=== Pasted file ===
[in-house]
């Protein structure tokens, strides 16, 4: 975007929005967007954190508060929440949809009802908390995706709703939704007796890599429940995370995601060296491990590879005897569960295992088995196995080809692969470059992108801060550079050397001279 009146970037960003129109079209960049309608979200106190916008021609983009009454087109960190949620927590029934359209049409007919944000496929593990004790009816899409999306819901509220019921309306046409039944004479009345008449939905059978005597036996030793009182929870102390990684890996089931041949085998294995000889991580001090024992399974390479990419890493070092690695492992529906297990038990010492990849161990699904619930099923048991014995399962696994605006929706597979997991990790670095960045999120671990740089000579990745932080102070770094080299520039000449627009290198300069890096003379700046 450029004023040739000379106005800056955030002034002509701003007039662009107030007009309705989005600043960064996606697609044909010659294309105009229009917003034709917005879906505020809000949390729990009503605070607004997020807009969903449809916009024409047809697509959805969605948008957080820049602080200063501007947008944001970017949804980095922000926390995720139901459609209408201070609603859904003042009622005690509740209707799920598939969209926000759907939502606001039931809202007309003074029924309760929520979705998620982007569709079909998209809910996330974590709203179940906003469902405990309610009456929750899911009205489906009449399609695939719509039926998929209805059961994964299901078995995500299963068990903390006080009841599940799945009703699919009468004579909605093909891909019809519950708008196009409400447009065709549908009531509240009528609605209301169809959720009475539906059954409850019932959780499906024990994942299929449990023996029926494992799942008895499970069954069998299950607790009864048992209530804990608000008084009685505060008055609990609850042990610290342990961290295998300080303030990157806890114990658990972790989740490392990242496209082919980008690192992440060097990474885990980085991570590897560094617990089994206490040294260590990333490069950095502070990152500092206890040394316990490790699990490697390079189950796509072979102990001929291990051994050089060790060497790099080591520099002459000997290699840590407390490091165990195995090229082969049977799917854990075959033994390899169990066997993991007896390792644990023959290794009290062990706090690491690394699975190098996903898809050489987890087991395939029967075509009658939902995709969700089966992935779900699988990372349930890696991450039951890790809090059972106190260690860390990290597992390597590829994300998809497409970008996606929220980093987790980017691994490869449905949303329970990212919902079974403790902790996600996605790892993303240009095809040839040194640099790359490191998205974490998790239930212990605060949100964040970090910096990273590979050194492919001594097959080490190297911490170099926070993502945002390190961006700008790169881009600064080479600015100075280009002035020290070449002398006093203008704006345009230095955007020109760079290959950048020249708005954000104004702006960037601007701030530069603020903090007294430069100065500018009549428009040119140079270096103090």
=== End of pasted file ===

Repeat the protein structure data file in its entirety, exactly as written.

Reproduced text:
[in-house]
């Protein structure tokens, strides 16, 4: 975007929005967007954190508060929440949809009802908390995706709703939704007796890599429940995370995601060296491990590879005897569960295992088995196995080809692969470059992108801060550079050397001279 009146970037960003129109079209960049309608979200106190916008021609983009009454087109960190949620927590029934359209049409007919944000496929593990004790009816899409999306819901509220019921309306046409039944004479009345008449939905059978005597036996030793009182929870102390990684890996089931041949085998294995000889991580001090024992399974390479990419890493070092690695492992529906297990038990010492990849161990699904619930099923048991014995399962696994605006929706597979997991990790670095960045999120671990740089000579990745932080102070770094080299520039000449627009290198300069890096003379700046 450029004023040739000379106005800056955030002034002509701003007039662009107030007009309705989005600043960064996606697609044909010659294309105009229009917003034709917005879906505020809000949390729990009503605070607004997020807009969903449809916009024409047809697509959805969605948008957080820049602080200063501007947008944001970017949804980095922000926390995720139901459609209408201070609603859904003042009622005690509740209707799920598939969209926000759907939502606001039931809202007309003074029924309760929520979705998620982007569709079909998209809910996330974590709203179940906003469902405990309610009456929750899911009205489906009449399609695939719509039926998929209805059961994964299901078995995500299963068990903390006080009841599940799945009703699919009468004579909605093909891909019809519950708008196009409400447009065709549908009531509240009528609605209301169809959720009475539906059954409850019932959780499906024990994942299929449990023996029926494992799942008895499970069954069998299950607790009864048992209530804990608000008084009685505060008055609990609850042990610290342990961290295998300080303030990157806890114990658990972790989740490392990242496209082919980008690192992440060097990474885990980085991570590897560094617990089994206490040294260590990333490069950095502070990152500092206890040394316990490790699990490697390079189950796509072979102990001929291990051994050089060790060497790099080591520099002459000997290699840590407390490091165990195995090229082969049977799917854990075959033994390899169990066997993991007896390792644990023959290794009290062990706090690491690394699975190098996903898809050489987890087991395939029967075509009658939902995709969700089966992935779900699988990372349930890696991450039951890790809090059972106190260690860390990290597992390597590829994300998809497409970008996606929220980093987790980017691994490869449905949303329970990212919902079974403790902790996600996605790892993303240009095809040839040194640099790359490191998205974490998790239930212990605060949100964040970090910096990273590979050194492919001594097959080490190297911490170099926070993502945002390190961006700008790169881009600064080479600015100075280009002035020290070449002398006093203008704006345009230095955007020109760079290959950048020249708005954000104004702006960037601007701030530069603020903090007294430069100065500018009549428009040119140079270096103090």